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“Desiree’s Baby” by Kate Chopin


Desiree’s baby ‘In Desiree’s Baby’ Kate Chopin covers a number of themes in America before the abolition of slavery. Chief among them is the theme of pride. Armand comes from one of the most distinguished and wealthiest families in Louisiana. As a result he has developed great pride in his origins and sees himself as the protector of the family’s reputation. He feels that defending this reputation is more important than his family. This is clearly illustrated when he chases away his wife, Desiree after she gave birth to a child with a mixture of black and white features. For an owner of slaves in the early 19th century America where blacks were intensely looked down upon this is a great injury to his pride.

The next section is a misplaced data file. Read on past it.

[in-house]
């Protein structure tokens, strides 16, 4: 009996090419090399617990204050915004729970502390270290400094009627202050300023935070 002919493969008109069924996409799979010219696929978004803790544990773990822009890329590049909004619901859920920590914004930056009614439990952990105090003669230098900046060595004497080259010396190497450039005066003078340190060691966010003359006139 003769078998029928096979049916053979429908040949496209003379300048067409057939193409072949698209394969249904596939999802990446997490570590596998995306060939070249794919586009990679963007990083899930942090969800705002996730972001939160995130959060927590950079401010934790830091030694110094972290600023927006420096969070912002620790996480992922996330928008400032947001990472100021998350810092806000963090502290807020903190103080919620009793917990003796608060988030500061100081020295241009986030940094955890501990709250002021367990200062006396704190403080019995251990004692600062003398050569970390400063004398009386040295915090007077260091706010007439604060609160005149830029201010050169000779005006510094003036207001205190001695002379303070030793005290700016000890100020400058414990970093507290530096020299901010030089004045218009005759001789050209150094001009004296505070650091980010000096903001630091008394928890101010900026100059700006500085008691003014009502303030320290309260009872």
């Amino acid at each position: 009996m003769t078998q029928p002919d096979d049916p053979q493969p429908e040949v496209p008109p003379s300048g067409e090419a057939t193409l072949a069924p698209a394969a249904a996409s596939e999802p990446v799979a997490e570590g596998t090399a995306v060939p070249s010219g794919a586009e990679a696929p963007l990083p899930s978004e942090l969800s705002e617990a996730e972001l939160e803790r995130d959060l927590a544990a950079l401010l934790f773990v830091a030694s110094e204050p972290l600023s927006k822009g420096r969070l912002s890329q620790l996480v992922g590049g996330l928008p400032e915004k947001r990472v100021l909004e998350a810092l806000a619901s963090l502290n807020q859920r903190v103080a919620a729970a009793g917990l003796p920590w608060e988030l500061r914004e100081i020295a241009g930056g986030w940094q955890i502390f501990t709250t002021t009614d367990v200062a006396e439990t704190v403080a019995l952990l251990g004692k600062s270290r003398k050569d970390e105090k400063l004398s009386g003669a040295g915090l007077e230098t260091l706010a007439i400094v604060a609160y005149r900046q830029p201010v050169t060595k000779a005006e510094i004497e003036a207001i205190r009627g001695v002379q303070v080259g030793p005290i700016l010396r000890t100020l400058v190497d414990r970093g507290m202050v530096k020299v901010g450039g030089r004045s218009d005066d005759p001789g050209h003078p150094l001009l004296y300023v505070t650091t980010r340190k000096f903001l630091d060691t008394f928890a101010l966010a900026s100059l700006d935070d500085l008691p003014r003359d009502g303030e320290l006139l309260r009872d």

Apart from the pride of the wealthy slave owners of the story also covers the deep racism that existed in the 18th century. Race is such a big factor that before marrying Desiree, Valmonde asks him to take time and clearly find out the racial origins of Desiree. It is therefore clear from this that race played a huge role in the choosing of the marriage partner. The full extent of the racial nature of the time is when Armand, despite his professed love for his wife, chases her away after the birth of their baby. To Armand the baby’s mixed race features shows that Desiree is black and according to him there was no way he could live with a black wife and mixed race children.
Kate adopts a tone of mockery in this short story. Through Armand, she mocks racists and racism in general. It is alleged that he did not show any love towards her because of the unconscious injury she had brought upon his home and his name.

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